John Garcia is Professor Emeritus at the University of California at Los
Angeles. He was elected to the National Academy of Sciences in 1983. He
has over 130 publications. He was awarded the Howard Crosby Warren Medal
for Outstanding Research in 1978 from the Society of Experimental
Psychologists. In 1979 the American Psychological Association awarded
him the Distinguished Scientific Contribution Award.
Garcia is best know for the "Garcia Effect," or the study of taste aversion conditioning. One of Garcia's most interesting papers was entitled "Bright Noisy Water." Rats will readily associate taste, but not visual or auditory cues with nausea. Significantly, and this is still a contemporary memory problem, the taste can be separated from the nausea by hours. Where is the memory of the taste held in the brain? Taste aversion conditioning can be induced even when an animal is unconscious. John's research traced out the basic unconditioned response pathway. Neural information arrives at the nucleus tractus solitarius to combine with information about toxins in blood sensed at the area postrema. This information ascends to the amygdala, which is necessary for taste aversion conditioning to occur, and is influenced by descending information from the gustatory neocortex.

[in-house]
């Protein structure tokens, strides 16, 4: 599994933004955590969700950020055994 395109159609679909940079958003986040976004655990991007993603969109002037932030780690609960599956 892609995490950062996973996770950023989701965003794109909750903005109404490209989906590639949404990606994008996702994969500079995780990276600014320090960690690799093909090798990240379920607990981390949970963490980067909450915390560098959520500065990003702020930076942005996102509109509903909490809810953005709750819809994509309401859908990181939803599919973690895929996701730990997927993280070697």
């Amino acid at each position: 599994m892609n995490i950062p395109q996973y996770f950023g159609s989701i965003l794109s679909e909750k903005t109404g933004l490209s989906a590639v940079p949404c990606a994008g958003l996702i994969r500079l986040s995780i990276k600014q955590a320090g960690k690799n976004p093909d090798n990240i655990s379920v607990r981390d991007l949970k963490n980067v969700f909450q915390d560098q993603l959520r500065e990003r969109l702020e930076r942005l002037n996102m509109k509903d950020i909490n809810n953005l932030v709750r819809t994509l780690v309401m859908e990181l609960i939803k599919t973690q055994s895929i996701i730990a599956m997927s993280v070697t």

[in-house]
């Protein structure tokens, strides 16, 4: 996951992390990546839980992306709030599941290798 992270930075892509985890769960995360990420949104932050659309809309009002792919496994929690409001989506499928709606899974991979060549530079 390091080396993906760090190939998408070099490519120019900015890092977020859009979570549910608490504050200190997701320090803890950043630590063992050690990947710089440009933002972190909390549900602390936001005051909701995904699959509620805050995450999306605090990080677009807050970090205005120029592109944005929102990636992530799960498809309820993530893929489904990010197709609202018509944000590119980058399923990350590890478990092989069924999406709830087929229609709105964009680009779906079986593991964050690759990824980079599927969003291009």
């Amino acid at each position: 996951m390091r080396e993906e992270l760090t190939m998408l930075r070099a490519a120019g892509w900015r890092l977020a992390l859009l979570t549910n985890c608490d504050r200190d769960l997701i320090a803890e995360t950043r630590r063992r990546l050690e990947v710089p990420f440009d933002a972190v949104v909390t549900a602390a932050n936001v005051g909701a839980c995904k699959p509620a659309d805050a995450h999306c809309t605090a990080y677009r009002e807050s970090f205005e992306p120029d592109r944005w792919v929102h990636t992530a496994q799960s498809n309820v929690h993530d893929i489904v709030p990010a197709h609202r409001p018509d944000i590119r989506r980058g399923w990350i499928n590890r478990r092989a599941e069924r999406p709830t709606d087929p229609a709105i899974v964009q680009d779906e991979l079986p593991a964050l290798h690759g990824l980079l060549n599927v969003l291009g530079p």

Garcia's work has applied significance in protecting lambs and calves from predation by coyotes and wolves. For example, if sheep meat is laced with LiCl and covered with sheep skin and salted in areas where coyotes hunt, then the coyotes will eat the tainted sheep, become sick, and not wish to eat another sheep for a long time in the future.